To be able to inject the scalar query into the query, we simply extend the factory and append our scalar query expression field to the list of fields of the entity. This list of fields is used to build the query for the entity, so the scalar query will end up in the select list as if it's a normal mapped entity field.

using System;
using System.Collections.Generic;
using System.Text;
using Northwind.FactoryClasses;
using SD.LLBLGen.Pro.ORMSupportClasses;
using Northwind.HelperClasses;

namespace Northwind.FactoryClasses
{
    
public class ExtendedCustomerEntityFactory : CustomerEntityFactory
    {
        
/// <summary>
        /// Create the fields for the customer entity and adjust the fields collection
        /// with the entity field object which contains the scalar expression
        /// </summary>
        /// <returns></returns>
        public override IEntityFields2 CreateFields()
        {
            
IEntityFields2 toReturn = base.CreateFields();
            toReturn
.Expand(1);
            
IEntityField2 scalarField = new EntityField2("NumberOfOrders",
                    
new ScalarQueryExpression(OrderFields.OrderId.SetAggregateFunction(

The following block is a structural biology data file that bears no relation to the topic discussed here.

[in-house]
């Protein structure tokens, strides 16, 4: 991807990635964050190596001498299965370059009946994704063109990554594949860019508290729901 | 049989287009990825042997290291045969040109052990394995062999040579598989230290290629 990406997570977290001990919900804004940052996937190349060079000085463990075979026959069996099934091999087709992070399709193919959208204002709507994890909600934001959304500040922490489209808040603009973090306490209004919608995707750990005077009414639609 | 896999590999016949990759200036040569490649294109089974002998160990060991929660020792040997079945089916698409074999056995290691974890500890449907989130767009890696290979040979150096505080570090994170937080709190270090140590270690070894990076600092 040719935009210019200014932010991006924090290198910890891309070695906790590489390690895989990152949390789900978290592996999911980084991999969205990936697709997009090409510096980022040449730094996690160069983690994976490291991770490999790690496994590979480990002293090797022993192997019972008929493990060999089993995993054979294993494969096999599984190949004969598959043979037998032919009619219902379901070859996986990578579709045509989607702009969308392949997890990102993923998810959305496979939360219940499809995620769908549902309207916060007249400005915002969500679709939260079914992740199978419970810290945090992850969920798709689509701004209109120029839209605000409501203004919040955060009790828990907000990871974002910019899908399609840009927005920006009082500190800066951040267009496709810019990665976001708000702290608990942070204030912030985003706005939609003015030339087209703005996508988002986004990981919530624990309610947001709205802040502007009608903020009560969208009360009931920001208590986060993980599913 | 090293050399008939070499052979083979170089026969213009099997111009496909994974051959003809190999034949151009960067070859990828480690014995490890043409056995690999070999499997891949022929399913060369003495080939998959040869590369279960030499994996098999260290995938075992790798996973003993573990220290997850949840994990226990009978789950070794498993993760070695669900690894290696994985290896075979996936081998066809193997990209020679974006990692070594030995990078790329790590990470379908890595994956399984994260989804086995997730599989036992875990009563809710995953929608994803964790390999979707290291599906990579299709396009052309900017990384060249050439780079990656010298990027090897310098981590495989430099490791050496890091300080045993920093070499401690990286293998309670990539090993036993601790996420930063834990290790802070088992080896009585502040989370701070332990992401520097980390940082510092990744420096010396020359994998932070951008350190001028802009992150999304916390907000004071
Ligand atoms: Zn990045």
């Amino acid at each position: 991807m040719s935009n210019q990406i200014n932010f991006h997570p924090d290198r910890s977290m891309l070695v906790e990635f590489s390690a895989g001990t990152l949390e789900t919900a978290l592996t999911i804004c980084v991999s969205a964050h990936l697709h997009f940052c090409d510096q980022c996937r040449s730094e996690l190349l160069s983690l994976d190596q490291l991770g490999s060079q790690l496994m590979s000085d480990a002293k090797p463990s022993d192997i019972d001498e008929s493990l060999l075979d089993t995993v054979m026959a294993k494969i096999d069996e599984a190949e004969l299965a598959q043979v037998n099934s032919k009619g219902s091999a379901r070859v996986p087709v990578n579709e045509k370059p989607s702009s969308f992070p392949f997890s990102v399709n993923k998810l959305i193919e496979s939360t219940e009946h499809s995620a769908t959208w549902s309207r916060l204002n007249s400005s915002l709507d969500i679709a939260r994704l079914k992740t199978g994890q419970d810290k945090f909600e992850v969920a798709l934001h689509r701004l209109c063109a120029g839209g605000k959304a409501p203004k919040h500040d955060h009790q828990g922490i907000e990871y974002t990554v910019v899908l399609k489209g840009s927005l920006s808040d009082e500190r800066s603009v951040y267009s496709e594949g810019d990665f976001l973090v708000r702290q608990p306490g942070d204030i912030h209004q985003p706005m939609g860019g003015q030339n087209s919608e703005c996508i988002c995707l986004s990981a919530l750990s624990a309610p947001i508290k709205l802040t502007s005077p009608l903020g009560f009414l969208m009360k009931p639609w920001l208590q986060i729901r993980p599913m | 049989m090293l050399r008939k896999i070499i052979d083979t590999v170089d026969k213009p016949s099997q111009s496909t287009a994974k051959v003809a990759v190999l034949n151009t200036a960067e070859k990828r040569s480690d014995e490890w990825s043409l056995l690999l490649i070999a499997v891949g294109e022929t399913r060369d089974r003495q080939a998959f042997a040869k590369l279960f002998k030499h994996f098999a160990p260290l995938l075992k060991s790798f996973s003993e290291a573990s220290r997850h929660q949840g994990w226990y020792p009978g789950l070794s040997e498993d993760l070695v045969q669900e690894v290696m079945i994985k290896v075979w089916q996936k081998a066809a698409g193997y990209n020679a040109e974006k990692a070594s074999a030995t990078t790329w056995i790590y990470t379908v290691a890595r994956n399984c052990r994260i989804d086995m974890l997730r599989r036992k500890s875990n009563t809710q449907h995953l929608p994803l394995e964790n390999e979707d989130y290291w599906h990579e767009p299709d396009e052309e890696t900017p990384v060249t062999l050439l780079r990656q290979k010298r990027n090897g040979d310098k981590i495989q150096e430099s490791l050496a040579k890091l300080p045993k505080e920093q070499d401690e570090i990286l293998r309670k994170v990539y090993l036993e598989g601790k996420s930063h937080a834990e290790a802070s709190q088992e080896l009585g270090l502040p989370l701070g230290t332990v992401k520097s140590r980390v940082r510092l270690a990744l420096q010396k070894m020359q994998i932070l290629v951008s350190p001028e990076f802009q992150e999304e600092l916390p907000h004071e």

AggregateFunction.Count),
                    (
CustomerFields.CustomerId == OrderFields.CustomerId)));
            toReturn
.DefineField(scalarField, toReturn.Count-1);
            
return toReturn;
        }
    }
}

This of course doesn't make it appear as a property in the CustomerEntity class. As .NET 2.0 code is generated by LLBLGen Pro into partial classes, we can simply add a new partial class file for the CustomerEntity class to the project and add our little property there:

using System;
using System.Collections.Generic;
using System.Text;

namespace Northwind.EntityClasses
{
    
public partial class CustomerEntity
    {
        
public Nullable<int> NumberOfOrders
        {
            
// read the last field in the fieldslist, as we've added our scalar
            // expression field to the end of the fields list.
            get
            {